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Thoughts on Justification – Understanding Man’s Condition and Need – Part 2

In the previous post, we discussed bit about the nature of man and the extreme Arminian view of the UPCI with respect to the contributions that man must make through obedience to the faith in bringing about his own salvation.

It must be noted that if man has the ability to contribute faith and obedience in response to God’s offering of grace to bring about regeneration and salvation in man, it could be argued that this view holds a rather elevated view of man as compared with the view that appears to be espoused in scripture. One might argue that this view is born out of man’s rebelliousness against God in denying God sovereignty in the area of salvation and making it about man and man’s freewill decision. It is certainly a denial of God’s ability (whether self-imposed or not) to alone bring about salvation or work his will to his own glory in bringing about the salvation of man. God cannot bring about man’s salvation for God is limited to the extent man is willing to cooperate.

The alternative view is that salvation is entirely the work of God. Man can contribute nothing towards his salvation. His salvation is unconditionally by grace through faith. Faith itself is a gift from God and is not the cause of man’s salvation but evidence of God’s regenerative grace having worked in man. There is absolutely nothing meritorious on the part of man to warrant the work of God in his life but it rests completely on the good pleasure of God’s sovereignty. God knows that man, based on his rebellious nature, spiritually dead in his trespasses and sins, is both unwilling and incapable of doing good and believing on his own. Therefore, God’s working his salvation in our lives is completely an unmerited gift of grace based on nothing in man.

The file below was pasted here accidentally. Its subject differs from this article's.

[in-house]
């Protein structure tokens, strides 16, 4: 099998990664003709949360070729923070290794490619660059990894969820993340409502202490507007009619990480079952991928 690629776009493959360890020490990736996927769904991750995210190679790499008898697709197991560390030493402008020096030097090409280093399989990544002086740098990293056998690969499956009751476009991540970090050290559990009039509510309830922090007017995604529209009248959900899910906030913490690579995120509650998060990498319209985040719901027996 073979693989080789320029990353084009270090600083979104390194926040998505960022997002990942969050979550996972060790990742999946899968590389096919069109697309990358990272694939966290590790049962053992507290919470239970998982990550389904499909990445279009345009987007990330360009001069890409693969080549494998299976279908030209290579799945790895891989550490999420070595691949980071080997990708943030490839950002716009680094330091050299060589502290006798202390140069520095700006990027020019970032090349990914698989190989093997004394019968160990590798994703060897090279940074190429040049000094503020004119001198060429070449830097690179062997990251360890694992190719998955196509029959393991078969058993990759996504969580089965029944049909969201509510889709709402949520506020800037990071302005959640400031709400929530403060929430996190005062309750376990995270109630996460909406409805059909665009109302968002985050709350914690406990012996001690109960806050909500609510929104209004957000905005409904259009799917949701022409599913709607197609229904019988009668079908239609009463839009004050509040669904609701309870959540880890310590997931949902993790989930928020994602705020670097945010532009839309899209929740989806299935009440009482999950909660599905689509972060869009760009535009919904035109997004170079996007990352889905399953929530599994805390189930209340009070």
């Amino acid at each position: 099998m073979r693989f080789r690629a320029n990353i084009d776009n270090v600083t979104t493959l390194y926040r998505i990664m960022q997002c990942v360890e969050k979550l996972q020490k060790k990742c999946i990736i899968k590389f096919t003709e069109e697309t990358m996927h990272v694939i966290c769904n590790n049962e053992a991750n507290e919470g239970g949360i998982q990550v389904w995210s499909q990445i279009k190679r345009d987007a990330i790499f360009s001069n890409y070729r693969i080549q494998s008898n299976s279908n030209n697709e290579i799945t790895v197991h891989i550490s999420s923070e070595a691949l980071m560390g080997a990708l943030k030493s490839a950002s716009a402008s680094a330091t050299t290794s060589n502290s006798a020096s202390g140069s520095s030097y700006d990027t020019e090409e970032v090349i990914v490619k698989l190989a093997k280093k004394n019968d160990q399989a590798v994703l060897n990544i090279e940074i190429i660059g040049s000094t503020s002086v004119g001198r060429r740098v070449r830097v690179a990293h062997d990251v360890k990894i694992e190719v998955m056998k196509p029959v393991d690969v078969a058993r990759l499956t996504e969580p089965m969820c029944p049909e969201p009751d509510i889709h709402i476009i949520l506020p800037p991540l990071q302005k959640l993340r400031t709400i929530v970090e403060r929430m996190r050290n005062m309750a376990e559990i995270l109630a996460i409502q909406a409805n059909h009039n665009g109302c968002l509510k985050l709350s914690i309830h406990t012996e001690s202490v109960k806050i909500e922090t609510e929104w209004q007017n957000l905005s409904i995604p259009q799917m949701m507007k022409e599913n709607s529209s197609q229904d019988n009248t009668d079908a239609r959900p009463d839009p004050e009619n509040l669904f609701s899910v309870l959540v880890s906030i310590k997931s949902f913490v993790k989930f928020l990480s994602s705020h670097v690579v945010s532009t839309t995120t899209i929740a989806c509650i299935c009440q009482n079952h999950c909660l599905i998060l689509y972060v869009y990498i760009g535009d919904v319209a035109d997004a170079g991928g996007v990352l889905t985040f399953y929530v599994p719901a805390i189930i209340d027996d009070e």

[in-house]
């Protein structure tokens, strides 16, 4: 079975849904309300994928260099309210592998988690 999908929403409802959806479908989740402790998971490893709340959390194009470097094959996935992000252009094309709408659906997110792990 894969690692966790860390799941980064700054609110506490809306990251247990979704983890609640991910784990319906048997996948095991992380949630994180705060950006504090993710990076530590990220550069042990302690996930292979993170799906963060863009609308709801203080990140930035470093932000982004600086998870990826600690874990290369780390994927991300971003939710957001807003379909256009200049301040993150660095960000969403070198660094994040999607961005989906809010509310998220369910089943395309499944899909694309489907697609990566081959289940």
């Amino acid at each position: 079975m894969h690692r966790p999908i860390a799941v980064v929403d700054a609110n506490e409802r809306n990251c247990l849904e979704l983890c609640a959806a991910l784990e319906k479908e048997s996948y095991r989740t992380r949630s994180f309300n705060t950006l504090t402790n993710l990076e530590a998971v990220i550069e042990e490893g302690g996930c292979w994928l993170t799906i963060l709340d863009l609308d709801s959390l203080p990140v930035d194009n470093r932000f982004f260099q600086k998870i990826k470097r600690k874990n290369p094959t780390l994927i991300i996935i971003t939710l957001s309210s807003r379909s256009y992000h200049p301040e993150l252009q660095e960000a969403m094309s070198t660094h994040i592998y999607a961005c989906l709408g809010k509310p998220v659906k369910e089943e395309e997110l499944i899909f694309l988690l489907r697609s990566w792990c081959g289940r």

Again, this view begins with the premise that man is unable on his own to come to God because the “natural person does not accept the things of the Spirit of God, for they are folly to him, and he is not able to understand them because they are spiritually discerned.” (I Cor 2:14). As a result of man’s having no spiritual life in him and being spiritually dead in his, man has no moral ability to come to Christ apart from the drawing of the Father (Eph 2:1-3, Col 2:13, John 6:44, 63-65). Man is in the business of repressing the knowledge of God and creating idols – of elevating the role of man to that of God – he can do nothing in accordance with the standard of God’s law (Rom 1:18-25, 3:9-12). Man is the enemy of God, in rebellion against God and incapable of acting in according with God’s law. Therefore, God must supernaturally act in the heart of man to bring him to a place where he will have faith and repent. If unregenerate, sinful man is to believe in God, God must initiate a change in man to bring man to a place where he will place faith in Christ. Thus, regeneration or new birth is the change that God brings about in man to initiate relationship with him rather than the ultimate goal of salvation as asserted by the UPCI.